Externally the house needed to blend in with its natural environment; this led to the choice of vertical timber of differing widths and zinc cladding.

Thackrah Close

London N2- UK


In 2012 The Finchley Charities commissioned Hampson William Architecture to provide a design for additional sheltered housing accommodation at their existing site at Wilmot Close, East Finchley, in North London. There was a housing need for further one bedroom units for applicants on their waiting list. Space for the potential development was identified in the North-West Corner of the existing land. This was an underutilised sloping grassed area which was an ideal spot for the new development for further accommodation for older adults in need of Sheltered Housing. The land backed onto the Font Hill Estate to the west and Allotments to the north, beyond which lay the London North Circular Road.

The proximity of the North Circular was a significant issue, but it was felt that a suitably designed building could overcome the issues of noise and air pollution and indeed improve the amenity of residents in existing units.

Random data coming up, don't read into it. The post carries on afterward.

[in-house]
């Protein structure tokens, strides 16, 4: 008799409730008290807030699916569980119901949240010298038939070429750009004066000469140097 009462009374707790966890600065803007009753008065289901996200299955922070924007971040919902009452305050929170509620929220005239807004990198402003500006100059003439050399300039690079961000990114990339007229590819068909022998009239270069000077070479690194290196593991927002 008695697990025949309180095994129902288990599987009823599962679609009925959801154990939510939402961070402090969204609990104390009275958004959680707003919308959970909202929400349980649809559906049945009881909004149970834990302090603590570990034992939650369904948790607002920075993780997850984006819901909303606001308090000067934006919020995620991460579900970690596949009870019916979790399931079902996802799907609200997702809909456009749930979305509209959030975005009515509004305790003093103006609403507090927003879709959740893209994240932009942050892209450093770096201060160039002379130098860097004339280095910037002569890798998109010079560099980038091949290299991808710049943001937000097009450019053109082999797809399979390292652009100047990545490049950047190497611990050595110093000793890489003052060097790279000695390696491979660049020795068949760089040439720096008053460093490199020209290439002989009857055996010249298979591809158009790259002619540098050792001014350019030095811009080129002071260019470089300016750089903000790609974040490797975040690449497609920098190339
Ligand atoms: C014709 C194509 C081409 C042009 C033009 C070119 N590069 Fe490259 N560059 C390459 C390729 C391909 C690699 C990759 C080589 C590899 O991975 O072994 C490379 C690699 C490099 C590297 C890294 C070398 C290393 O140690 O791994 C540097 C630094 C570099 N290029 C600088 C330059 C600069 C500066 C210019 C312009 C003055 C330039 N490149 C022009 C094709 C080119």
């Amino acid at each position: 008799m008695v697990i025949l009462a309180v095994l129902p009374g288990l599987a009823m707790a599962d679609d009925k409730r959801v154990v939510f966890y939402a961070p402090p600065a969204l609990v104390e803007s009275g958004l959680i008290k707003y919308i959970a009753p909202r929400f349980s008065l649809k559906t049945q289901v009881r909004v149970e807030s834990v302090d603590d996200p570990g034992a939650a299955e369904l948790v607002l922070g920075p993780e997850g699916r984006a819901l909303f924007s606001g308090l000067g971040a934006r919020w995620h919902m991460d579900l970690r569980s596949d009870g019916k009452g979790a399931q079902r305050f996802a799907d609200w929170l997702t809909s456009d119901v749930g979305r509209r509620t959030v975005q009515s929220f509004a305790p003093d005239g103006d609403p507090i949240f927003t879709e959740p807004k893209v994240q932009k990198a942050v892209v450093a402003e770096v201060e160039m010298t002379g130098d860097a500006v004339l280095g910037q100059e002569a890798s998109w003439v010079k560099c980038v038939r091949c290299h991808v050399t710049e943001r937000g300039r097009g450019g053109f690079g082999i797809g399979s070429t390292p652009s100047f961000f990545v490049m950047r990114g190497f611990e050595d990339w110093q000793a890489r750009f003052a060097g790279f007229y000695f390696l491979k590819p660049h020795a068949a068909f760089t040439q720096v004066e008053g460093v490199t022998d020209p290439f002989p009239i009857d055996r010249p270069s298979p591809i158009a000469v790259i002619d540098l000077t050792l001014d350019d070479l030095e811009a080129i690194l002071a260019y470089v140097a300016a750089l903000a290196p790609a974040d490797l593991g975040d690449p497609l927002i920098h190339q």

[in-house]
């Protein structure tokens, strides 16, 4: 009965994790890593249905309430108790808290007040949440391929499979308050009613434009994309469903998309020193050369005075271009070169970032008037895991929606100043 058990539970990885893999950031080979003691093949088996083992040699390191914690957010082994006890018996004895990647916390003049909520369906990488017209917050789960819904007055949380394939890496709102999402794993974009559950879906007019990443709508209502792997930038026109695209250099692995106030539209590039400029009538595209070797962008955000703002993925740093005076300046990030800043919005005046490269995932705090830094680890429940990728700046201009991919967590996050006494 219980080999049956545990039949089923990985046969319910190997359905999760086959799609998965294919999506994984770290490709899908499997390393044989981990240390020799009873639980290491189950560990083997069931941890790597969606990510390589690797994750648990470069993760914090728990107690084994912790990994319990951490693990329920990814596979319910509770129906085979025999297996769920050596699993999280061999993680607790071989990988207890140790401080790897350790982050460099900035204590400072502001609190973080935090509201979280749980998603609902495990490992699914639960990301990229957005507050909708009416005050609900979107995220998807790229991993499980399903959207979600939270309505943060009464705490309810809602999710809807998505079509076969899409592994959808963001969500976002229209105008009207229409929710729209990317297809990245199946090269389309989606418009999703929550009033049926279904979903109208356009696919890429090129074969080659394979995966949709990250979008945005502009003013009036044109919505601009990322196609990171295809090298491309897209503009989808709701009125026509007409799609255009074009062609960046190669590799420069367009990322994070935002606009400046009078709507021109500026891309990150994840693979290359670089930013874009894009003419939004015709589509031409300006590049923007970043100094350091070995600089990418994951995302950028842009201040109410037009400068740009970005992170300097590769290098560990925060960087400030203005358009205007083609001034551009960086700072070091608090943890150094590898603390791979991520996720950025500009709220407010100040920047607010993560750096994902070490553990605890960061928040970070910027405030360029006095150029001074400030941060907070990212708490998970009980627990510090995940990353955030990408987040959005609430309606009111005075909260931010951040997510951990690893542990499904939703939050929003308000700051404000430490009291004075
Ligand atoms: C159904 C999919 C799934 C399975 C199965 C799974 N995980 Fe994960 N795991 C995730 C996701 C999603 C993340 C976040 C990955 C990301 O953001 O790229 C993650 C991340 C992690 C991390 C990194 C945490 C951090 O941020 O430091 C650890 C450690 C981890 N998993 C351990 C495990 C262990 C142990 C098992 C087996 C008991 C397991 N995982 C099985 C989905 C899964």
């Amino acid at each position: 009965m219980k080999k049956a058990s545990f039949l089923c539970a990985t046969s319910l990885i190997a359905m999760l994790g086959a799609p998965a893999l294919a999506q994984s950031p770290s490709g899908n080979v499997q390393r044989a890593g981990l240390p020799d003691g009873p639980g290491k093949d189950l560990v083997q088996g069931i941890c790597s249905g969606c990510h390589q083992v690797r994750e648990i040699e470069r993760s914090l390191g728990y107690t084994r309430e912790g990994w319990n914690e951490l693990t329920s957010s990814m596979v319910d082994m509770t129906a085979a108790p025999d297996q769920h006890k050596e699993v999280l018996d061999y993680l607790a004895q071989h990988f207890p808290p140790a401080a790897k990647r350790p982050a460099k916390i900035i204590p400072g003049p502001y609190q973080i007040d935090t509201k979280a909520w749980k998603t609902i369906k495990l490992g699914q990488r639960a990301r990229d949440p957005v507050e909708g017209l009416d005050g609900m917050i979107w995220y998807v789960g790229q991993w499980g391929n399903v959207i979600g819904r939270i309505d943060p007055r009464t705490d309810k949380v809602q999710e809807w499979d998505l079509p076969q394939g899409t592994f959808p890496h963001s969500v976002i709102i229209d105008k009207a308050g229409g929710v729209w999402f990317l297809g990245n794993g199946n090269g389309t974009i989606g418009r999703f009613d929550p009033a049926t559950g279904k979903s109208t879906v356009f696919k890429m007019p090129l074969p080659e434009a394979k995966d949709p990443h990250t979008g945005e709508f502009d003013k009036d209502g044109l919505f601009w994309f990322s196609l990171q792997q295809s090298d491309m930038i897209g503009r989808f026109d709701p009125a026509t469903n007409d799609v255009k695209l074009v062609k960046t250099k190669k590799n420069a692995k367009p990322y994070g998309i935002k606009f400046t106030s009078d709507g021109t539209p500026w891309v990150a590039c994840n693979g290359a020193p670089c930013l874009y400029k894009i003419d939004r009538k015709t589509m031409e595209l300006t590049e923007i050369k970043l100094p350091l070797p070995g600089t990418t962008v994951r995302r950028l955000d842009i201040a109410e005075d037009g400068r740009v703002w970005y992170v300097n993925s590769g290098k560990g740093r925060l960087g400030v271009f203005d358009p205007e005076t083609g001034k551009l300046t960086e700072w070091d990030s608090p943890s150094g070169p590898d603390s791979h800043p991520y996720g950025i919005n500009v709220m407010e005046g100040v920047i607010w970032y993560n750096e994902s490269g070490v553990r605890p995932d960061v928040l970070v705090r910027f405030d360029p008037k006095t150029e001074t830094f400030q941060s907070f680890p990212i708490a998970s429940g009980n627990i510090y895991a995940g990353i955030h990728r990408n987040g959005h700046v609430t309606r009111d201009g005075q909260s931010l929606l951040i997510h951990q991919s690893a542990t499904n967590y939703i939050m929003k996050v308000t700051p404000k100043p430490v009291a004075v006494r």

The charity’s vision and design brief was, firstly, to achieve a high quality adaptable and sustainable design that would provide affordable and accessible lifelong homes equipped with modern telecare for its residents in order to meet current and future care and support needs. 

Secondly, the design had to be robust, low maintenance, a highly energy efficient building with good security and fully compliant with the latest fire regulations.

The third criteria was that the design had to be tranquil, feel spacious and full of light and be a joyful place to live.  The new homes had to integrate into the existing community with all the positive feelings of health and wellbeing, support, friendship and doing things together.

The challenge was to create homes for the over 55’s with access to a new garden area encouraging residents to spend time talking and meeting outside their personal homes.

In terms of physical appearance, design cues were taken from the original Almshouses, which still exist at the South of the site. These traditional Arts and Crafts buildings have a reassuring, traditional quality and are perceived as appropriate for the use envisaged. Their use of traditional materials which exude a quality of workmanship was seen as benchmark against which any new design would be considered.